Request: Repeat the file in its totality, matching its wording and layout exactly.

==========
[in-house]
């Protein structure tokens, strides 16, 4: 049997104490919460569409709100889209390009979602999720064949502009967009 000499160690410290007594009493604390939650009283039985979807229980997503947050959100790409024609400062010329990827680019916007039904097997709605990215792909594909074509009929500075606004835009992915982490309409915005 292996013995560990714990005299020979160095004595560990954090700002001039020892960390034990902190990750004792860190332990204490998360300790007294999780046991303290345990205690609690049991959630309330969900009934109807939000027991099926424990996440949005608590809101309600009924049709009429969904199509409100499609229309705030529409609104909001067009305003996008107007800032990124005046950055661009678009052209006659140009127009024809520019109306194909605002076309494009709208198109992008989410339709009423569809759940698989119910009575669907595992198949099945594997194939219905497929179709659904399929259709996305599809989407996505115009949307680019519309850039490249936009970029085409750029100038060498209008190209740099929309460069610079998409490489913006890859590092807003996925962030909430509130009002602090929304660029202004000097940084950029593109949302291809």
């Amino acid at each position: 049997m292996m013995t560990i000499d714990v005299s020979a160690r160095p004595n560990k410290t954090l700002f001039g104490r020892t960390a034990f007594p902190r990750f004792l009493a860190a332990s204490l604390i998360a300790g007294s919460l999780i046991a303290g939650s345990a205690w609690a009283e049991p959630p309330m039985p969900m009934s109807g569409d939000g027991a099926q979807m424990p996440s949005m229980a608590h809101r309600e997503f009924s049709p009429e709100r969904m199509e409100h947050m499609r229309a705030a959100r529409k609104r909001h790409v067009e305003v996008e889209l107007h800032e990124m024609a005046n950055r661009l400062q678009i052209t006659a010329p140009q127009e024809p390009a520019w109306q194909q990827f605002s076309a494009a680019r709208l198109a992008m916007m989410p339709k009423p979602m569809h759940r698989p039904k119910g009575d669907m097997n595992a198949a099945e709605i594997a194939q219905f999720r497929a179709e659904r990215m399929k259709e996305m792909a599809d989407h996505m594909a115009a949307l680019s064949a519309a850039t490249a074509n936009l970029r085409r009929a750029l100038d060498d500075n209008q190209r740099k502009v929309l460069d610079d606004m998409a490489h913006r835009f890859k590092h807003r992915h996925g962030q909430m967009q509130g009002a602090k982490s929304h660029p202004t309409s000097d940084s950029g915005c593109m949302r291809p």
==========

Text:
[in-house]
């Protein structure tokens, strides 16, 4: 049997104490919460569409709100889209390009979602999720064949502009967009 000499160690410290007594009493604390939650009283039985979807229980997503947050959100790409024609400062010329990827680019916007039904097997709605990215792909594909074509009929500075606004835009992915982490309409915005 292996013995560990714990005299020979160095004595560990954090700002001039020892960390034990902190990750004792860190332990204490998360300790007294999780046991303290345990205690609690049991959630309330969900009934109807939000027991099926424990996440949005608590809101309600009924049709009429969904199509409100499609229309705030529409609104909001067009305003996008107007800032990124005046950055661009678009052209006659140009127009024809520019109306194909605002076309494009709208198109992008989410339709009423569809759940698989119910009575669907595992198949099945594997194939219905497929179709659904399929259709996305599809989407996505115009949307680019519309850039490249936009970029085409750029100038060498209008190209740099929309460069610079998409490489913006890859590092807003996925962030909430509130009002602090929304660029202004000097940084950029593109949302291809």
């Amino acid at each position: 049997m292996m013995t560990i000499d714990v005299s020979a160690r160095p004595n560990k410290t954090l700002f001039g104490r020892t960390a034990f007594p902190r990750f004792l009493a860190a332990s204490l604390i998360a300790g007294s919460l999780i046991a303290g939650s345990a205690w609690a009283e049991p959630p309330m039985p969900m009934s109807g569409d939000g027991a099926q979807m424990p996440s949005m229980a608590h809101r309600e997503f009924s049709p009429e709100r969904m199509e409100h947050m499609r229309a705030a959100r529409k609104r909001h790409v067009e305003v996008e889209l107007h800032e990124m024609a005046n950055r661009l400062q678009i052209t006659a010329p140009q127009e024809p390009a520019w109306q194909q990827f605002s076309a494009a680019r709208l198109a992008m916007m989410p339709k009423p979602m569809h759940r698989p039904k119910g009575d669907m097997n595992a198949a099945e709605i594997a194939q219905f999720r497929a179709e659904r990215m399929k259709e996305m792909a599809d989407h996505m594909a115009a949307l680019s064949a519309a850039t490249a074509n936009l970029r085409r009929a750029l100038d060498d500075n209008q190209r740099k502009v929309l460069d610079d606004m998409a490489h913006r835009f890859k590092h807003r992915h996925g962030q909430m967009q509130g009002a602090k982490s929304h660029p202004t309409s000097d940084s950029g915005c593109m949302r291809p």